Antiperspirants

 

Antiperspirants work by decreasing sweat production from the eccrine and apocrine sweat glands. Unfortunately most patients with hyperhidrosis do not find commercial non-medical antiperspirants or deodorants useful enough. One exception to this is Aluminum Chloride in high concentration found in over the counter products.

Drysol is a solution of 20% Aluminum Chloride in anhydrous ethyl alcohol. Drysol is a prescription only medication, which is moderately effective in treating palmar and axillary hyperhidrosis. However it may cause severe skin irritation. Drysol is applied to the affected areas and left on for 6 hours. This is best done at nighttime before going to sleep. The medication is then completely washed off the next morning. Initial success rates are good but long-term results are less satisfactory.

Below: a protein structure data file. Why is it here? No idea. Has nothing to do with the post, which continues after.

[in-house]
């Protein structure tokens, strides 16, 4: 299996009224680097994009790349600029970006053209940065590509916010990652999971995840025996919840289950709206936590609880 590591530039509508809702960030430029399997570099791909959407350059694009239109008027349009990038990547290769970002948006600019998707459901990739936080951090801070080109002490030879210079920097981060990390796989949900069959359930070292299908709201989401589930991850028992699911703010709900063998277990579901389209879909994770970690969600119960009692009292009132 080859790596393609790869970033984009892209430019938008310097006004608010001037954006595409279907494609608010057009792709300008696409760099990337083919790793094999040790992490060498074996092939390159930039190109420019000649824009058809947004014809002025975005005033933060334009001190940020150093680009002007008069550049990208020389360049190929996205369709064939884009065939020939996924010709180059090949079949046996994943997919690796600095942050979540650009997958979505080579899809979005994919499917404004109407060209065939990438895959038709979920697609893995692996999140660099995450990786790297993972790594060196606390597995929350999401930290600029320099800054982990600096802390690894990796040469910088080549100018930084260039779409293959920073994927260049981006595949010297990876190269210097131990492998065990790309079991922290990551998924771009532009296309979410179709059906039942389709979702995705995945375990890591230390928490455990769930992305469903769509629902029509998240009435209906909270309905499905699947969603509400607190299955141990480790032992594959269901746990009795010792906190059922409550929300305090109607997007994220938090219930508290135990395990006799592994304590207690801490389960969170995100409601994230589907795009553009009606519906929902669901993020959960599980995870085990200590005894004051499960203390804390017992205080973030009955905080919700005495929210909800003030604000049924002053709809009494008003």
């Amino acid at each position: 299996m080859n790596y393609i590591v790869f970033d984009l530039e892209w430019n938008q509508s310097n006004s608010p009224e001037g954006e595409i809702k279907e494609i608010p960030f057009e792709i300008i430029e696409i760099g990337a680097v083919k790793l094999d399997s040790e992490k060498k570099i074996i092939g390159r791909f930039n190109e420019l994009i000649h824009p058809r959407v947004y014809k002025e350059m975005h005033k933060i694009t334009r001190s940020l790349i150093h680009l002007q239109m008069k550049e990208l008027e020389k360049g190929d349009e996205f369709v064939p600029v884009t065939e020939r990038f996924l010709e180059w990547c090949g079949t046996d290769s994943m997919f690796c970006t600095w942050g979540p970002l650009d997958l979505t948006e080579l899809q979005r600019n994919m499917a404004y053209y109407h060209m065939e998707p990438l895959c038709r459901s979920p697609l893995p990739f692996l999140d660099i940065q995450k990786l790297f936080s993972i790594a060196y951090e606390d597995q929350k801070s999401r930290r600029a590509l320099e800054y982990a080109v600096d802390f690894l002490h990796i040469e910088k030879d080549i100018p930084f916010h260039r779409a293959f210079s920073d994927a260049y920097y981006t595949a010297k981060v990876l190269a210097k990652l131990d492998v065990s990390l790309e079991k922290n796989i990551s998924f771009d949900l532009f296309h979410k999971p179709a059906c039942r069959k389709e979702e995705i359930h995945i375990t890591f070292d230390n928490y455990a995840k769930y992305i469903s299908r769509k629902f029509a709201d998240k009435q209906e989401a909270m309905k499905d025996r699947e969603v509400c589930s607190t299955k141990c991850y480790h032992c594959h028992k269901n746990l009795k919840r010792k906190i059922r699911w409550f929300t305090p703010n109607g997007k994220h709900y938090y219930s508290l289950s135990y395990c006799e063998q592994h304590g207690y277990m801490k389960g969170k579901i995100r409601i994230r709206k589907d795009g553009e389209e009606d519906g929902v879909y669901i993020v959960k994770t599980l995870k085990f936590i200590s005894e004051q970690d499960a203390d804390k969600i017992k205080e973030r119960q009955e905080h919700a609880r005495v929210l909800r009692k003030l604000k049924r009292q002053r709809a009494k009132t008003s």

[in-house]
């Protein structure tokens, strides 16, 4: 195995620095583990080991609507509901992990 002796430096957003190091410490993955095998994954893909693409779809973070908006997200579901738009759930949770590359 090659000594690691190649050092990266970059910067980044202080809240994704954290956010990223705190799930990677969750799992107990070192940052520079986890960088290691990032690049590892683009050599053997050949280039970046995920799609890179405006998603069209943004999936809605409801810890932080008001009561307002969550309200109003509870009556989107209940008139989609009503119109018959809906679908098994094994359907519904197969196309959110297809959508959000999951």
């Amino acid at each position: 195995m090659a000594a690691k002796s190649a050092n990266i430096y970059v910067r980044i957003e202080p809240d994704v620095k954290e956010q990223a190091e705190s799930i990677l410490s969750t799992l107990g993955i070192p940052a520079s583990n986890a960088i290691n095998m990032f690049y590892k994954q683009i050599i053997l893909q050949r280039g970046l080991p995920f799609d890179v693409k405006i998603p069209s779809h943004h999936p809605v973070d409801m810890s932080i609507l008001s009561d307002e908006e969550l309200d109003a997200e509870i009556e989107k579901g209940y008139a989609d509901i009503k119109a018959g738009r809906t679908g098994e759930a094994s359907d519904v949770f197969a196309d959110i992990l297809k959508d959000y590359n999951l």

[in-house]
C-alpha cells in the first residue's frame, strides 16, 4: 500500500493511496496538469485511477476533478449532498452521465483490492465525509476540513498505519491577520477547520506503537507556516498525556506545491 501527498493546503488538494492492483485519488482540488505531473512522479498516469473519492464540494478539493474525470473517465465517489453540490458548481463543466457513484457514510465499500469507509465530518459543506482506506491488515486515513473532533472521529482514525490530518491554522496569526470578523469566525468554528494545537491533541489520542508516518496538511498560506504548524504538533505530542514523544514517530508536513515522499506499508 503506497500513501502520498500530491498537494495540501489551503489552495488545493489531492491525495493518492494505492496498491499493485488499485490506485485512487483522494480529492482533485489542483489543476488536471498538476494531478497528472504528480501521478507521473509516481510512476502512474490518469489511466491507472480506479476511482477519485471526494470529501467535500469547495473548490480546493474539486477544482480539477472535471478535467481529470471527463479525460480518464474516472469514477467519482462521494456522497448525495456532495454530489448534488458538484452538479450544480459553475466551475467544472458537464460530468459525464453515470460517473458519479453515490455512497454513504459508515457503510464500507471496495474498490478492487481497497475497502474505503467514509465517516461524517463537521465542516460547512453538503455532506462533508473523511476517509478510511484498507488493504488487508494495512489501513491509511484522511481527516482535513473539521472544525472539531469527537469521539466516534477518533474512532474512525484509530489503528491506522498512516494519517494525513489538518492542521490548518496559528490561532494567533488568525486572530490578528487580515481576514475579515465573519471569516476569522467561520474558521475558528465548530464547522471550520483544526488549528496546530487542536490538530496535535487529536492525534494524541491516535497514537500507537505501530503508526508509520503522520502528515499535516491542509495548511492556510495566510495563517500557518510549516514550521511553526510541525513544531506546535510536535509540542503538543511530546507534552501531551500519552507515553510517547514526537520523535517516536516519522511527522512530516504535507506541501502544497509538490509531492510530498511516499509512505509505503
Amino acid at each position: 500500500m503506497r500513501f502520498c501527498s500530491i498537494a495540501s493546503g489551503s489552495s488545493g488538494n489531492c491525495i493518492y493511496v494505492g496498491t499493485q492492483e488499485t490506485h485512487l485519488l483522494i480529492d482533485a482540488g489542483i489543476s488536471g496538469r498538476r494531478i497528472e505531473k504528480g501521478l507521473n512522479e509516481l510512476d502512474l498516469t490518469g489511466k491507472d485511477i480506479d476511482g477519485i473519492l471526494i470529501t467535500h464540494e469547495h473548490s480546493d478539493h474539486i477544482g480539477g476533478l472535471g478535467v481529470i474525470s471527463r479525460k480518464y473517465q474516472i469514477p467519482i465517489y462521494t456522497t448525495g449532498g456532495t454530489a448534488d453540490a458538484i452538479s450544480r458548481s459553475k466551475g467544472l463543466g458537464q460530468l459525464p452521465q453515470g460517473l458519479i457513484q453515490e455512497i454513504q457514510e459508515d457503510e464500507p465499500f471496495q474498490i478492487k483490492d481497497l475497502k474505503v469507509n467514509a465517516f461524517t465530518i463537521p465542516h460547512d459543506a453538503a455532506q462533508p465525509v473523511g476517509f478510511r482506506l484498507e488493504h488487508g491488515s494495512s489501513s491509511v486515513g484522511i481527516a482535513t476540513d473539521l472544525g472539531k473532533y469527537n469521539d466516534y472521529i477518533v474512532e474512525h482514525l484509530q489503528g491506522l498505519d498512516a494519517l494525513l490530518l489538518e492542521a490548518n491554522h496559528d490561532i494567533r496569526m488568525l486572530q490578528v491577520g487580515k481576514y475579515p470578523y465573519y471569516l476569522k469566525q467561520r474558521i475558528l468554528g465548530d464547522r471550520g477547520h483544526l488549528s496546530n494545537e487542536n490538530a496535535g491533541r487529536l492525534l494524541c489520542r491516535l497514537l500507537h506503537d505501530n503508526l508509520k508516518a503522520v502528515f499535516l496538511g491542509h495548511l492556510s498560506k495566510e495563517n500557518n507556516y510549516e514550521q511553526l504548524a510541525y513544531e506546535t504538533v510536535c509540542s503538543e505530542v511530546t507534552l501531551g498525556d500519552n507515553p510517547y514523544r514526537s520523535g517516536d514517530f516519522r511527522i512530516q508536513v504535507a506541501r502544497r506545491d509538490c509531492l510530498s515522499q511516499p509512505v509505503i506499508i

Xertac AC is another medical antiperspirant used in treating hyperhidrosis, but it is not as effective as Drysol. Tannic acid in ethanol and formalin solutions has also been used to treat hyperhidrosis but they have been associated with allergic sensitization. Other useful topical antiperspirants are Odaban and Maxim.

In general topical antiperspirants have to be applied at nights and work best if used with saran wrap or plastic gloves for maximal effect.



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